Written by Hank Thomas
It has been one year since the United Kingdom's National Health Service (NHS) was hit with the WannaCry cryptoworm.
In May of 2017 it made its way onto the cyber scene impacting 250 of their 603 facilities. WannaCry targeted computers running Microsoft Windows by encrypting data and demanding ransom in Bitcoin.
Fortunately, the NHS had an antiquated system that provided an unintentional security air gap between its business network and much of its medical device networks. Unfortunately for the world, NHS was just one of many that were eventually impacted by WannaCry, as it became a global crisis far beyond healthcare.
Infections at Bayer Corporation were the first evidence that the WannaCry outbreak had hit U.S. healthcare entities. It was also the first known instance of ransomware affecting the operation of medical devices. The widespread deployment of IoT to include medical devices, sensors of all types, and even surveillance cameras throughout industry and government has massively expanded the cyber-attack surface from medical facilities to power plants to government agencies.
Global cyber-criminal syndicates are increasingly turning to publicly-available, easily-acquired tools, like the ones behind WannaCry. Additionally, the identification and targeting of exposed systems can now be achieved via tools like Shodan that can identify embedded systems that are exposed to the Internet. Not only are these systems increasingly connected and accessible, but it's also relatively simple to find them.
We are seeing a massive expansion of global cybercriminals and second-tier nation-states using these tools and the tactics, techniques, and procedures that often accompany them. It is getting easier for criminals to sell or share, and consumers to buy or obtain, stolen sensitive security data through Pastebin and in the dark web where posts exposing device IP addresses, and other identifying information, are traded in marketplaces. The risk of accessibility and discoverability are increased by nation-states no longer having a monopoly on cyber weapons. Increasingly even some first world powers have lost control of the powerful cyber weapons they have created, much like what appears to have occurred one year ago in the WannaCry outbreak.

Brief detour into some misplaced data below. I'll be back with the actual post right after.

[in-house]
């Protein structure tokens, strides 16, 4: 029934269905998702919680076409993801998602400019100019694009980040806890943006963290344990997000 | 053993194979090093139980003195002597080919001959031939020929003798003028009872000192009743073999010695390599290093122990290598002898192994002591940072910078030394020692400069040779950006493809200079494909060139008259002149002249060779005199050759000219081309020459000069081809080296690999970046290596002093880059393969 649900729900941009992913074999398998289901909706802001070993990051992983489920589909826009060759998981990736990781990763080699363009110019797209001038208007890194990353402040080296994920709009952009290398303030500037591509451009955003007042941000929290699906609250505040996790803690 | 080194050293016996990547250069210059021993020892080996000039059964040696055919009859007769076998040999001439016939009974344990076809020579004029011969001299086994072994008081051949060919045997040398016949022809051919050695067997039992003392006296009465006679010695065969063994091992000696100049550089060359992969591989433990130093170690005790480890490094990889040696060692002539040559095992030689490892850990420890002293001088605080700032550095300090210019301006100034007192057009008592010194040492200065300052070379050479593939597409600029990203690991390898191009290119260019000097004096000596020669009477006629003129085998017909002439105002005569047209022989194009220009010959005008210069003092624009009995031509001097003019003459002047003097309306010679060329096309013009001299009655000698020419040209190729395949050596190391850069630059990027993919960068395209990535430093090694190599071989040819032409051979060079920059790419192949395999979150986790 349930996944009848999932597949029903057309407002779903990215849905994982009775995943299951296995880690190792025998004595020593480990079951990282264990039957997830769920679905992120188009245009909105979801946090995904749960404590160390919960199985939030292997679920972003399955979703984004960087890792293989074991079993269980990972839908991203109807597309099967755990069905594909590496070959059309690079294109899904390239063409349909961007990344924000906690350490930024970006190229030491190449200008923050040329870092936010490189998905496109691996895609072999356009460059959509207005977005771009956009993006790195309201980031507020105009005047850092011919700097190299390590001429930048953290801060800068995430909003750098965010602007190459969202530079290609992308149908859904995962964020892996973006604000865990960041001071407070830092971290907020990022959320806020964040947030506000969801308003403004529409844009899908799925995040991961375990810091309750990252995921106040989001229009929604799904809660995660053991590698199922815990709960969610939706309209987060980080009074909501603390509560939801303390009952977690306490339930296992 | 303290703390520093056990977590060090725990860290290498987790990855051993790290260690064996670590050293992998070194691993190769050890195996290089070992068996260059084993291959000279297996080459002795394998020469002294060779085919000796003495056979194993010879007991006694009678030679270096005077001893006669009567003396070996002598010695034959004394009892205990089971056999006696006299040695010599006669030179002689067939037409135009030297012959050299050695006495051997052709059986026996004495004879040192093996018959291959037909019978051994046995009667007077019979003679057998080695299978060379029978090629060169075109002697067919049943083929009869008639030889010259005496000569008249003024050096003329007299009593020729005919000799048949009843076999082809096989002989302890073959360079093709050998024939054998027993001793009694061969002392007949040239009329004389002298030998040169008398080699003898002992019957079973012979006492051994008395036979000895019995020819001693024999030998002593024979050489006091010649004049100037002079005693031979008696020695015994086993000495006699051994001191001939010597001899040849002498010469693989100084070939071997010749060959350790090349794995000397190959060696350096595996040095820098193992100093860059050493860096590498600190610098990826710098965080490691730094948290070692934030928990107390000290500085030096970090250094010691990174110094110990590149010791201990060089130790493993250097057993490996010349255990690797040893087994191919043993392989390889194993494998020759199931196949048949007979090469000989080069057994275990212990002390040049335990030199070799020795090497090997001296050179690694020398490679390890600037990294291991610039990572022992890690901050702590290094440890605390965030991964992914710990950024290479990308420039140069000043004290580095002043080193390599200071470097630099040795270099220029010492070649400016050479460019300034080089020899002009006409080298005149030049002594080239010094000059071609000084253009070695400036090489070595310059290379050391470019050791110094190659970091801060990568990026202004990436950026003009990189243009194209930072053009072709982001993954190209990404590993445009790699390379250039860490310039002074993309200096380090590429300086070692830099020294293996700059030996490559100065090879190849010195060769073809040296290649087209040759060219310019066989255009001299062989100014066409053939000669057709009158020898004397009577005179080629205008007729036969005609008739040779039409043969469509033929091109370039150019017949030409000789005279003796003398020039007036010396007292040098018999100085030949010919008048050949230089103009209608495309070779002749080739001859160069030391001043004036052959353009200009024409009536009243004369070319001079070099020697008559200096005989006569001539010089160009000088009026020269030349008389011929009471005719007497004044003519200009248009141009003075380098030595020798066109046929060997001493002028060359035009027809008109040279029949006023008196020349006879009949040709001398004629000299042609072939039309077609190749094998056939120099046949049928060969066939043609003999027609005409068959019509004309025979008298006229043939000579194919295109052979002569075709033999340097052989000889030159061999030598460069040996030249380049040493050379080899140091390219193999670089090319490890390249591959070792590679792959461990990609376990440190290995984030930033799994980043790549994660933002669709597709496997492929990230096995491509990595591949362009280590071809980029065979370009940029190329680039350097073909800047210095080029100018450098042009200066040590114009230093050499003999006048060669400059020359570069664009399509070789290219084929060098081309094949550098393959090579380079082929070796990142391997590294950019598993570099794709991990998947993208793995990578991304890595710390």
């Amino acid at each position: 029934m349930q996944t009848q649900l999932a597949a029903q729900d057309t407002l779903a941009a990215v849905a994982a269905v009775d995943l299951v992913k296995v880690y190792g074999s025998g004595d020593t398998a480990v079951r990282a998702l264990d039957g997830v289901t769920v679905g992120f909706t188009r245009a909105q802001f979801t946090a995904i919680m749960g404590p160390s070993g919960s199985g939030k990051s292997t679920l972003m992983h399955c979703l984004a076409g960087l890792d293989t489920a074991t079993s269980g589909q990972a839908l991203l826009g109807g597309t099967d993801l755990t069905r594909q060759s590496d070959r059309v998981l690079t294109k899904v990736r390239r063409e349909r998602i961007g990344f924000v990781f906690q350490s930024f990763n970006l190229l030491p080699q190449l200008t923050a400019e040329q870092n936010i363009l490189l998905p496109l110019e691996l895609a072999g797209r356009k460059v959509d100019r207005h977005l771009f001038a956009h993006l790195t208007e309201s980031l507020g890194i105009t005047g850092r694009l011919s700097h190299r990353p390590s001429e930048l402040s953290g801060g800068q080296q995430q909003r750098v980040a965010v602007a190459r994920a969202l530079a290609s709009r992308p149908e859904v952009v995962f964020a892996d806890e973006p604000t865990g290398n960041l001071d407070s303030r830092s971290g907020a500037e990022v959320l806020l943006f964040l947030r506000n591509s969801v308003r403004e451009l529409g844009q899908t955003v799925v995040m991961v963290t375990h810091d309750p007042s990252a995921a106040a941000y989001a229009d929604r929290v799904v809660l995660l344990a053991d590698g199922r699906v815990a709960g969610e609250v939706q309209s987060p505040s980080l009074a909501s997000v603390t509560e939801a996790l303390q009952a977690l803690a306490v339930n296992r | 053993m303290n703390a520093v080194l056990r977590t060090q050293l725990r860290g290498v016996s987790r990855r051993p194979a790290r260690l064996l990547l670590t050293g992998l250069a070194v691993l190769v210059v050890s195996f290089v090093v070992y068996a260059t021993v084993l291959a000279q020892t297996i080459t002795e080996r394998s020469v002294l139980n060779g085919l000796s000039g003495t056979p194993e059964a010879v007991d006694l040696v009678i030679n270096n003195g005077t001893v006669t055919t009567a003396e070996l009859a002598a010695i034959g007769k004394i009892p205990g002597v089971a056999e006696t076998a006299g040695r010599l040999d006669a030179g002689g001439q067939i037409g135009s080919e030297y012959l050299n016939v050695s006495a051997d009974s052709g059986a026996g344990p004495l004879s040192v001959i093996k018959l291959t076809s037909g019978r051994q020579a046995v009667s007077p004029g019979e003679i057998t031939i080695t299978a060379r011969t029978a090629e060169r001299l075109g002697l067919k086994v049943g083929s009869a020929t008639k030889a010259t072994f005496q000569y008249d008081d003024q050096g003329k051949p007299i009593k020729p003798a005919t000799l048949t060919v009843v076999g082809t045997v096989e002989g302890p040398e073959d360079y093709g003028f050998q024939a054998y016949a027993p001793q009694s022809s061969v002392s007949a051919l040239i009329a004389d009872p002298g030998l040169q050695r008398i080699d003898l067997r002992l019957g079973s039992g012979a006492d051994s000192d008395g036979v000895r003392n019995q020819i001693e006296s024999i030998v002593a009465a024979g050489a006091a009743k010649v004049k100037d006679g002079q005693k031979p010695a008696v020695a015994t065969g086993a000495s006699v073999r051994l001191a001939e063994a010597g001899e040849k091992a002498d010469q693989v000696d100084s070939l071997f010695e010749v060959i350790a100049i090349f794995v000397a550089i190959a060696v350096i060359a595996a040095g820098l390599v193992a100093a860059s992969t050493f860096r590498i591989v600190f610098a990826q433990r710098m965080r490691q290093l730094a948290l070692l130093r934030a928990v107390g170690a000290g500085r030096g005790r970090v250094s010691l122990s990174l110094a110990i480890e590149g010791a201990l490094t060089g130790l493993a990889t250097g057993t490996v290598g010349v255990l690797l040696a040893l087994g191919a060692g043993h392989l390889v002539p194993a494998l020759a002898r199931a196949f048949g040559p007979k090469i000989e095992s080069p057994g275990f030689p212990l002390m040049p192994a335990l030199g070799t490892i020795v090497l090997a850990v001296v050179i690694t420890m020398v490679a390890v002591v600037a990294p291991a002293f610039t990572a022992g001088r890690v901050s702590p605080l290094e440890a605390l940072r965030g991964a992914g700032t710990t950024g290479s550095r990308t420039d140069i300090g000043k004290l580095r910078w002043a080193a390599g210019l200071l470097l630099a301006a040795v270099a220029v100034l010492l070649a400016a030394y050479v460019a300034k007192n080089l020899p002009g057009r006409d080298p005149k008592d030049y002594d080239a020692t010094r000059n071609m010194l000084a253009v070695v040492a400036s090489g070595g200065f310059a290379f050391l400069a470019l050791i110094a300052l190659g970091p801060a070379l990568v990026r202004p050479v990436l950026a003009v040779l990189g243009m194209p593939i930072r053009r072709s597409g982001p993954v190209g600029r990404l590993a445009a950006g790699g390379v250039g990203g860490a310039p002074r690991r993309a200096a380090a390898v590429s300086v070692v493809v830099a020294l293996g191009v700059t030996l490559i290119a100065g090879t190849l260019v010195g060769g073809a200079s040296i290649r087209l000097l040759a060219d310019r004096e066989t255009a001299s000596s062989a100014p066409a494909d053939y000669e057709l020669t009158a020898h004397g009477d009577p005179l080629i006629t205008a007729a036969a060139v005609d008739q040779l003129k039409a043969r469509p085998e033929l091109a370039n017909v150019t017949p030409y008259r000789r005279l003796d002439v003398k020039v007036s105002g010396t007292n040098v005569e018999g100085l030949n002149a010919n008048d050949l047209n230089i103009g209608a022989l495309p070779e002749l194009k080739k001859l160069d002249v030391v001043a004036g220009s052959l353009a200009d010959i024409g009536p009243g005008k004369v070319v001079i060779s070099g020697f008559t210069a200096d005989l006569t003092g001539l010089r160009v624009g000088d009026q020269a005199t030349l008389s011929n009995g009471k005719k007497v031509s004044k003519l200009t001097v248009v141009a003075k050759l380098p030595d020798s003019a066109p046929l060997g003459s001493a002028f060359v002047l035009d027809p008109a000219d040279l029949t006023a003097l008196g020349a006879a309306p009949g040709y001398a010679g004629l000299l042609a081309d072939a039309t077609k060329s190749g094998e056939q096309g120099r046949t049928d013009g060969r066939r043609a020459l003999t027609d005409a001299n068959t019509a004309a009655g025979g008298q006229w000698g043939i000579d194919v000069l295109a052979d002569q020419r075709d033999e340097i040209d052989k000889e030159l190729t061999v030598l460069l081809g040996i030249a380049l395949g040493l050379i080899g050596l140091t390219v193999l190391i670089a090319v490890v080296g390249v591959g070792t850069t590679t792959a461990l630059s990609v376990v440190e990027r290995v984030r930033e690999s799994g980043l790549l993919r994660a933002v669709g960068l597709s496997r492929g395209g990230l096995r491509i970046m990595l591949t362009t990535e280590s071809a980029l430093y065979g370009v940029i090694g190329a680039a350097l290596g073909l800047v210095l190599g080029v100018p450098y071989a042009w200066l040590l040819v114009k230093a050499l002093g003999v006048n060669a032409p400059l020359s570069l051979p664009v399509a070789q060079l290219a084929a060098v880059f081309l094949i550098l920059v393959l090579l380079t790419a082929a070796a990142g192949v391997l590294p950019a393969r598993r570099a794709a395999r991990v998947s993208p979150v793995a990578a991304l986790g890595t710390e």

It is critical that the medical sector follow more mature industries like financial services and quickly grow world-class security defenses and teams. Simply improving cyber hygiene and security patch management could have prevented much of the impact of WannaCry.
As we have mentioned in our previous blogs, cybersecurity controls like deception technology and others in the Strategic Cyber Ventures portfolio represent a good starting point for anyone needing a security roadmap. Building capable security operations and intelligence teams or finding a managed security service that is the right fit for you, is equally important. There must be a culture that ensures actionable intelligence drives your security operations. The medical sector is embracing IoT technologies, which allow for greater efficiency and mobility in so many ways. But they also incur greater operational and systemic risk of attacks.
The widely publicized ransomware attacks on the city of Atlanta are only the most recent of the many that occurred in the year since WannaCry hit the internet. These attacks are estimated to have cost Atlanta nearly $3 million to date. We can expect to see criminal syndicates and rogue and hostile nation-states continue to ramp up their use of these tools and tactics in support of a variety of criminal, political, and military objectives in the healthcare sector and beyond.
We can also expect for the tremendous financial impact to soon be rivaled by imminent risk to human life that could occur when connected medical and other IoT devices, with life support functionality, are impacted by fast-moving cyber-attacks.
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